This section links to a post from the Campaign for Better Transport detailing the way in which British bus services have been slashed since 2010. If you are ready to read the full, grim detail, please click on the picture below, which features a 505 bus on it’s way into Lynn from Spalding.


My second link, accessed by clicking the picture of the bus depot that ends this section, is to the Campaign for Better Transport’s  response to the House of Commons Bus Services Bill Public Bill Committee. 



Given the scandalous state of Britain’s railways, it is not terribly surprising to read the horrors contained in David Hencke’s latest piece, titled “Why millions of passengers will face years of overcrowded trains because of a staggering electrification blunder”, which you can read in full by clicking the picture of a train framed by willow trees.



In addition to this blog I am the creator of the website on which I today posted a piece about Greenwich. To see this piece please click on the map section below:

Greenwich statfions close up

Super Sharing Saturday – Politics 3: Bits and Bobs

A selection of political stories from the last couple of days.


This is the third and last politically themed post in this series that I have been putting up today (although I have held some stories that might be considered political back for the next post which will be the last – I will then create a page containing links to these specific posts for ease of reference).


This story, which shows Tories at their worst and most unprincipled was brought to my attention by David Hencke. To read the full story of how MOD secrets were stolen and used to load the dice in favour of Adam Smith International click the image below.



Thomas G Clark who blog as Another Angry Voice has more on the Tory electoral fraud story, in the form of whistleblowers who have admitted to unknowingly assisting the Tories to commit electoral fraud. Click the image below to read the full piece.


I have two pieces on Personal Independence Payments (PIP for short) for your attention. Firstly, DPAC are asking for people who would be willing to be involved in a legal challenge to changes to PIP. If you are able to help DPAC, or would like to share their piece please click on the screenshot below.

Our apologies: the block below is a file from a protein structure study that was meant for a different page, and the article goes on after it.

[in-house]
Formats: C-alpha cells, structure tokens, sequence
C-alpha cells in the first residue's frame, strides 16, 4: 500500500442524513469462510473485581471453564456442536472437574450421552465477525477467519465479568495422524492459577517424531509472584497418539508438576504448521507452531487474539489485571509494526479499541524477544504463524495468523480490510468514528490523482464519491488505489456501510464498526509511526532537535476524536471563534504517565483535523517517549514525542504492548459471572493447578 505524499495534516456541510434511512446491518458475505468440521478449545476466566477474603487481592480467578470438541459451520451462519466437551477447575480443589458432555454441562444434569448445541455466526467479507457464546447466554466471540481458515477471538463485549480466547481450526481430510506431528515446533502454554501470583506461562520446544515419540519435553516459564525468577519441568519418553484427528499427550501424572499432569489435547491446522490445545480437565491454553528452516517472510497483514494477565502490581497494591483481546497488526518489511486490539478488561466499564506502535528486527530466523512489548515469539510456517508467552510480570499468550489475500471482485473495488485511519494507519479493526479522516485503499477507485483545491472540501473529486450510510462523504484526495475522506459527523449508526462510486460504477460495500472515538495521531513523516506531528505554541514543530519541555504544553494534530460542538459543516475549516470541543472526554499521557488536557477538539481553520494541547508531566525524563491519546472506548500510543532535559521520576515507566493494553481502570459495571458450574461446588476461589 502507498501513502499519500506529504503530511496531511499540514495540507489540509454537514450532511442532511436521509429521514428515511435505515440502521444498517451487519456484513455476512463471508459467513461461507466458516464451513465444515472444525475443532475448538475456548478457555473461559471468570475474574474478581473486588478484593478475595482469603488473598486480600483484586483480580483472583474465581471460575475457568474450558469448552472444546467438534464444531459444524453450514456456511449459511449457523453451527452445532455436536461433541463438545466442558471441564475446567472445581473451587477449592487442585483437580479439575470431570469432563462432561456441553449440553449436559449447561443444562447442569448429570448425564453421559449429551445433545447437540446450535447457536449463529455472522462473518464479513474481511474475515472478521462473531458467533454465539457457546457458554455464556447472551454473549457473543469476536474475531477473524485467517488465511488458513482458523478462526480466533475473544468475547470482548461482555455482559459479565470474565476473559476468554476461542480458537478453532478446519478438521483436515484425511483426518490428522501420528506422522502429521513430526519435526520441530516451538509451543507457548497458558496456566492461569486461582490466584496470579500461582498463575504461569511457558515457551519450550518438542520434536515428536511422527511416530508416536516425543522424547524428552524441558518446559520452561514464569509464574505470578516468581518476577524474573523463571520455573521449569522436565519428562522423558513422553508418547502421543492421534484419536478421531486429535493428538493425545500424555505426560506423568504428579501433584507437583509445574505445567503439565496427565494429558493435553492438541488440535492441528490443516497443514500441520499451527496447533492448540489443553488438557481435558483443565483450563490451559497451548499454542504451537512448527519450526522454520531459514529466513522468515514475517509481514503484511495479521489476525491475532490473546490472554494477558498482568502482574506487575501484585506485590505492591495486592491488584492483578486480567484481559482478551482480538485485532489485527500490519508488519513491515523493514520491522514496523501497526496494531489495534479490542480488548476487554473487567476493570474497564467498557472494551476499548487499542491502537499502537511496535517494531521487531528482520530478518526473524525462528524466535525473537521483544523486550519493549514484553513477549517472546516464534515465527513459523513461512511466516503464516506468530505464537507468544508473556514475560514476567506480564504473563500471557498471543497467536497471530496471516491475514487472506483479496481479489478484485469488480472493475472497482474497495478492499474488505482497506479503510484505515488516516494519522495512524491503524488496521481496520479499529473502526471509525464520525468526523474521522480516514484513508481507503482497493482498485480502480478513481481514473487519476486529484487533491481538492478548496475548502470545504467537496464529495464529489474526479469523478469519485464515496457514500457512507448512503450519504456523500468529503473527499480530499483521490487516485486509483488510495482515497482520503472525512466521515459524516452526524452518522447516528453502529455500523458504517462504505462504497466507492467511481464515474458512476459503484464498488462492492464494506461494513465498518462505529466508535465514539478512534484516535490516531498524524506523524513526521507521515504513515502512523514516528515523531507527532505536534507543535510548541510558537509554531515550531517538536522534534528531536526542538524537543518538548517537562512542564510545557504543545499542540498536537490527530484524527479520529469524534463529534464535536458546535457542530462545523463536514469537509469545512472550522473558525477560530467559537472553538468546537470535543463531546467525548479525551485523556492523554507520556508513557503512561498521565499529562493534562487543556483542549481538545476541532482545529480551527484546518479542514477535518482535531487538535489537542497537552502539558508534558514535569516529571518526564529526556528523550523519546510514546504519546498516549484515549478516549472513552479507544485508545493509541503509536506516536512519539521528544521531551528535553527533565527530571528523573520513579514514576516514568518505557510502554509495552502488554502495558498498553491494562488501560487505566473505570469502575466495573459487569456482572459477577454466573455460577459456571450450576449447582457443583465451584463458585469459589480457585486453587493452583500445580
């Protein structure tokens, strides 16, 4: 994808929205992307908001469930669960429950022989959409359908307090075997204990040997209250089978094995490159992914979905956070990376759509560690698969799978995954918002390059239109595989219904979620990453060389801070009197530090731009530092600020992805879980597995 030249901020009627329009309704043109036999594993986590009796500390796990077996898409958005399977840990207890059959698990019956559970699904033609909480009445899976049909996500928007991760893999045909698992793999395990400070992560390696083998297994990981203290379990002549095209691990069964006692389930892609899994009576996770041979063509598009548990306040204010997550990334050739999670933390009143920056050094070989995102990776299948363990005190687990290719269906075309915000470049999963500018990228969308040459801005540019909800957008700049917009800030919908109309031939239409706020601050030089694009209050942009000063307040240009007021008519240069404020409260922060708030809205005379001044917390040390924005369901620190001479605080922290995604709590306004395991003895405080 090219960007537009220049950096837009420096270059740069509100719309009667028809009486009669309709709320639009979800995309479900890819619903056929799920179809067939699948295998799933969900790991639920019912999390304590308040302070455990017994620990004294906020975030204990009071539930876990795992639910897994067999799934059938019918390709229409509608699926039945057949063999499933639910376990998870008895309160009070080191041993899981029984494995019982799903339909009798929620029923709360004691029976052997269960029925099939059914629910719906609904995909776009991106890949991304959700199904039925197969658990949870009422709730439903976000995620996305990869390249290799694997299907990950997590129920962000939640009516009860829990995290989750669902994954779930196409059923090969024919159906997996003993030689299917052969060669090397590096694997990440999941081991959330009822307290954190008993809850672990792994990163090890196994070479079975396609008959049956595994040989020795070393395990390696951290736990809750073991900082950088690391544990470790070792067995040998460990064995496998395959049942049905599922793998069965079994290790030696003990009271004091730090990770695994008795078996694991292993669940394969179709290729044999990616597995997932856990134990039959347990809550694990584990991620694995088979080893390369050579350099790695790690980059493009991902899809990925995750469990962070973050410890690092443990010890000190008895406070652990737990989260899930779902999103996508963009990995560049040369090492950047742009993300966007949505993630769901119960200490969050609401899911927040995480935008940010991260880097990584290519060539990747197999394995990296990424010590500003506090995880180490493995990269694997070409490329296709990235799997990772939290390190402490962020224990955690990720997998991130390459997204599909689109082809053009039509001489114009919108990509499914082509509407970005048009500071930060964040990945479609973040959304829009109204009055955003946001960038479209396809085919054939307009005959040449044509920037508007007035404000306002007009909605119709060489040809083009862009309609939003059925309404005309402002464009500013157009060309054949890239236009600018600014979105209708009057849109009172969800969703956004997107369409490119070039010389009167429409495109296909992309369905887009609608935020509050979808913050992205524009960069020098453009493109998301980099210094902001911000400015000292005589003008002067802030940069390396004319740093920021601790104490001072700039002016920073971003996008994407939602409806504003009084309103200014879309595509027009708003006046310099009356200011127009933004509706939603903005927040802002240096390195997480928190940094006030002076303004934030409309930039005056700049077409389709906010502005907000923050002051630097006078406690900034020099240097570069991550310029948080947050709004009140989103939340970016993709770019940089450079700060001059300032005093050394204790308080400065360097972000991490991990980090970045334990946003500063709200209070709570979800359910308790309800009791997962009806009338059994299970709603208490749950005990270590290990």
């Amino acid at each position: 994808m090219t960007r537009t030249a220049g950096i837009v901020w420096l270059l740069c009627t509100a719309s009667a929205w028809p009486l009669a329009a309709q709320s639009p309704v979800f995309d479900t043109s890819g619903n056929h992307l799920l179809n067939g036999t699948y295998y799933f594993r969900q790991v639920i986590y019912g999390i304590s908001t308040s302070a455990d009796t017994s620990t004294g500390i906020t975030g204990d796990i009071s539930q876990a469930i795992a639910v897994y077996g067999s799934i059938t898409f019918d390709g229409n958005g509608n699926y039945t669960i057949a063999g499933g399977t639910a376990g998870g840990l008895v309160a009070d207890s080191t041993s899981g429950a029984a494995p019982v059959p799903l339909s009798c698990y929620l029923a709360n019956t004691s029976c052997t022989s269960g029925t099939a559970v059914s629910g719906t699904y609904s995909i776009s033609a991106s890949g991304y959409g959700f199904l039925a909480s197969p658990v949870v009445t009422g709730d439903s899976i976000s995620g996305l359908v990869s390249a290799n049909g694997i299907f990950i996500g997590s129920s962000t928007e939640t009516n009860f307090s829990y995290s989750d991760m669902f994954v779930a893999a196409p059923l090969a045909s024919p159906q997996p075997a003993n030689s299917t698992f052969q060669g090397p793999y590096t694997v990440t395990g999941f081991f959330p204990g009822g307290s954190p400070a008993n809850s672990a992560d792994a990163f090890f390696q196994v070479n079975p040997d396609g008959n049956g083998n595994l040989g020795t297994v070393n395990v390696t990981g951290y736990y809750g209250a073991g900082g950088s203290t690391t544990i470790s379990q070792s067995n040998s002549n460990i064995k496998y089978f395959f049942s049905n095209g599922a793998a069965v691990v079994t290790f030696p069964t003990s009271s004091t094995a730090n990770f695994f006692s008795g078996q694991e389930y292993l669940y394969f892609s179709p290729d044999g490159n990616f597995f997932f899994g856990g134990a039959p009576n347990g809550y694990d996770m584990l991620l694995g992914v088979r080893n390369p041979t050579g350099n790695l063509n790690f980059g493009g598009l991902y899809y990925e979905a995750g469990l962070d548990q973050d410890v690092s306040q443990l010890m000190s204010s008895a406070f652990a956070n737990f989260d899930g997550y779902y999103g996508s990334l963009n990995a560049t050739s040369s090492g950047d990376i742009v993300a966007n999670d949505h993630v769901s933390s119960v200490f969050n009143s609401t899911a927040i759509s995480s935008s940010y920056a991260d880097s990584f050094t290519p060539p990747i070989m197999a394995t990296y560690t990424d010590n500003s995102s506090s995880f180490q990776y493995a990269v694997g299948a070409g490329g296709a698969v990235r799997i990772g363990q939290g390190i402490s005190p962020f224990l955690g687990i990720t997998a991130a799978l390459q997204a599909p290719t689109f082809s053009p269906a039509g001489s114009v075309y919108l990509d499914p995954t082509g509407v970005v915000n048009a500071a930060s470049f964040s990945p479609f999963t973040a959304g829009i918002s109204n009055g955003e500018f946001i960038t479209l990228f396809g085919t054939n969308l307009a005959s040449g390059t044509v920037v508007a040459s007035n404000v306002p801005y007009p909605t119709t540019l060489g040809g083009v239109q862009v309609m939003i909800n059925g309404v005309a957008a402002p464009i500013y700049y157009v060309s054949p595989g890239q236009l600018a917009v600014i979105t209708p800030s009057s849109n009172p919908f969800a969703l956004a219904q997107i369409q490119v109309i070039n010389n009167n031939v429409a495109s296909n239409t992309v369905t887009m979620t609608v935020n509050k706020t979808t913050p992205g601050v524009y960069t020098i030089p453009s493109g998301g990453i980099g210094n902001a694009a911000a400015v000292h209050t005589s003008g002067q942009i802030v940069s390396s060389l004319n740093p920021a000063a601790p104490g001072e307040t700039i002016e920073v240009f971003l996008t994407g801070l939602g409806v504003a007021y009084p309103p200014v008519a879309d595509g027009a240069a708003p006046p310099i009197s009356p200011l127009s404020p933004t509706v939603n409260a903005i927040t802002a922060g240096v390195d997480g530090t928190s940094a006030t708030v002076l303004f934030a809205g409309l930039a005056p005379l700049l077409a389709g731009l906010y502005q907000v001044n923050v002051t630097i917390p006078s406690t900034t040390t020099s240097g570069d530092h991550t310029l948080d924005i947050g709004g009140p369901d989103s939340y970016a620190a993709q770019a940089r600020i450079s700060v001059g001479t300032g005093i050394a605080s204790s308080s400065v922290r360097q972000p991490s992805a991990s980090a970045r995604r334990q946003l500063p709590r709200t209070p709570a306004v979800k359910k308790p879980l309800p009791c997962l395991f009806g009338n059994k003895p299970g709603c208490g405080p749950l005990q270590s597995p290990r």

The second PIP comes from 38 Degrees, in the form of a petition calling for people with mental health issues to be treated fairly under PIP. Please click the image below for more.


A situation that allows a party who gained 37% of the votes cast (under 25% of the electorate given the turnout) to form a “majority” government is obviously unacceptable. If you agree with this and are a UK resident please click on the screenshot below to sign and/ or share the petition, which is currently on 93,217 signatures, meaning that another 6,783will trigger a debate in the house. Just before putting up the screenshot link one final point for those who bring uop the orevious referendum on this subject: AV IS NOT PR



To end on a lighter note, below, with a link to the original, is Guardian cartoonist Martin Rowson’s take on Philip Hammond’s budget:

Martin Rowson cartoon 09.03.17



Saturday Shares

Sharing the best stuff I have found on the internet lately, and some of my own pictures.


No – I’m not getting into financial writing! This title refers to the fact that this post is largely devoted to sharing interesting stuff I have found recently, with some pictures, mainly from work.


The latest stage of this campaign to get Brentwood County Hugh School to confront and deal with their bullying problem, a campaign being run by veteran anti-bullying campaigner and autism advocate Kevin Healey, is calling for people to post pictures of themselves holding an “I Stand With Harry” poster. For the record this is the one I posted:



The “Make Votes Matter” campaign have launched a thunderclap as the latest stage of their efforts to get the antiquated and defective FPTP system under which British general elections are fought.